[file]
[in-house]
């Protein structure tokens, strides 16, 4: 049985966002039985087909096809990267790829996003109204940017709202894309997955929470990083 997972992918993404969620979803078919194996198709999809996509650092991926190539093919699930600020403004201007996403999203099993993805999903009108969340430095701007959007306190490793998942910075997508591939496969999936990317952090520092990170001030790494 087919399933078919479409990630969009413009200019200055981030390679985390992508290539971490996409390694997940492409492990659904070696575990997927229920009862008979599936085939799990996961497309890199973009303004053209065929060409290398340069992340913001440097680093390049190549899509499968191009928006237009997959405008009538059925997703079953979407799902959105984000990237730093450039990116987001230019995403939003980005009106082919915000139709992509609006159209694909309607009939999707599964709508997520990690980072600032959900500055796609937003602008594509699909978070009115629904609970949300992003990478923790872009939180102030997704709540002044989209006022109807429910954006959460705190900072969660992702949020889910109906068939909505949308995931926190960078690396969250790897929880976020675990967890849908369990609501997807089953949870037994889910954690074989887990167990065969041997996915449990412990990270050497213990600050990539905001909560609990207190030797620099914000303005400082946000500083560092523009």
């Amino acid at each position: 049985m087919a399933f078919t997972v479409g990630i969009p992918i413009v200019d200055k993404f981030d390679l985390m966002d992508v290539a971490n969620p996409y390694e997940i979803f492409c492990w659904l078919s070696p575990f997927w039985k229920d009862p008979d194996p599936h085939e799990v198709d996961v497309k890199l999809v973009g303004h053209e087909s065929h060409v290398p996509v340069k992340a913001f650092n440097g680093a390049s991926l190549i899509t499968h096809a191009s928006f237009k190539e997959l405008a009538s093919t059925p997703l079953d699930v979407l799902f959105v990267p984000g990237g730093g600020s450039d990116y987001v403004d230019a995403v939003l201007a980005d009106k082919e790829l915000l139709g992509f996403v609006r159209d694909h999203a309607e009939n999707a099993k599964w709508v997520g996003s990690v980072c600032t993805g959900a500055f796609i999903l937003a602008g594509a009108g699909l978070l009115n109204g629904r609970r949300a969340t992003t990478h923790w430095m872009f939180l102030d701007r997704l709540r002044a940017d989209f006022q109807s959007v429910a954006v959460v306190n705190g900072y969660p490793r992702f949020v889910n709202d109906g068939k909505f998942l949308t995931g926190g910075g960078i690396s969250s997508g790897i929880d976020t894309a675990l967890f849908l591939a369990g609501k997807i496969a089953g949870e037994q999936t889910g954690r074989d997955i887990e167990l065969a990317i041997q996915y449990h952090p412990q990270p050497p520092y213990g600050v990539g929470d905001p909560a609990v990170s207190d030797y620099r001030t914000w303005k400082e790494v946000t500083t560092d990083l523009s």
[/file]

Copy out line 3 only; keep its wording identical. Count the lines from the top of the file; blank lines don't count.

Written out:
């Amino acid at each position: 049985m087919a399933f078919t997972v479409g990630i969009p992918i413009v200019d200055k993404f981030d390679l985390m966002d992508v290539a971490n969620p996409y390694e997940i979803f492409c492990w659904l078919s070696p575990f997927w039985k229920d009862p008979d194996p599936h085939e799990v198709d996961v497309k890199l999809v973009g303004h053209e087909s065929h060409v290398p996509v340069k992340a913001f650092n440097g680093a390049s991926l190549i899509t499968h096809a191009s928006f237009k190539e997959l405008a009538s093919t059925p997703l079953d699930v979407l799902f959105v990267p984000g990237g730093g600020s450039d990116y987001v403004d230019a995403v939003l201007a980005d009106k082919e790829l915000l139709g992509f996403v609006r159209d694909h999203a309607e009939n999707a099993k599964w709508v997520g996003s990690v980072c600032t993805g959900a500055f796609i999903l937003a602008g594509a009108g699909l978070l009115n109204g629904r609970r949300a969340t992003t990478h923790w430095m872009f939180l102030d701007r997704l709540r002044a940017d989209f006022q109807s959007v429910a954006v959460v306190n705190g900072y969660p490793r992702f949020v889910n709202d109906g068939k909505f998942l949308t995931g926190g910075g960078i690396s969250s997508g790897i929880d976020t894309a675990l967890f849908l591939a369990g609501k997807i496969a089953g949870e037994q999936t889910g954690r074989d997955i887990e167990l065969a990317i041997q996915y449990h952090p412990q990270p050497p520092y213990g600050v990539g929470d905001p909560a609990v990170s207190d030797y620099r001030t914000w303005k400082e790494v946000t500083t560092d990083l523009s």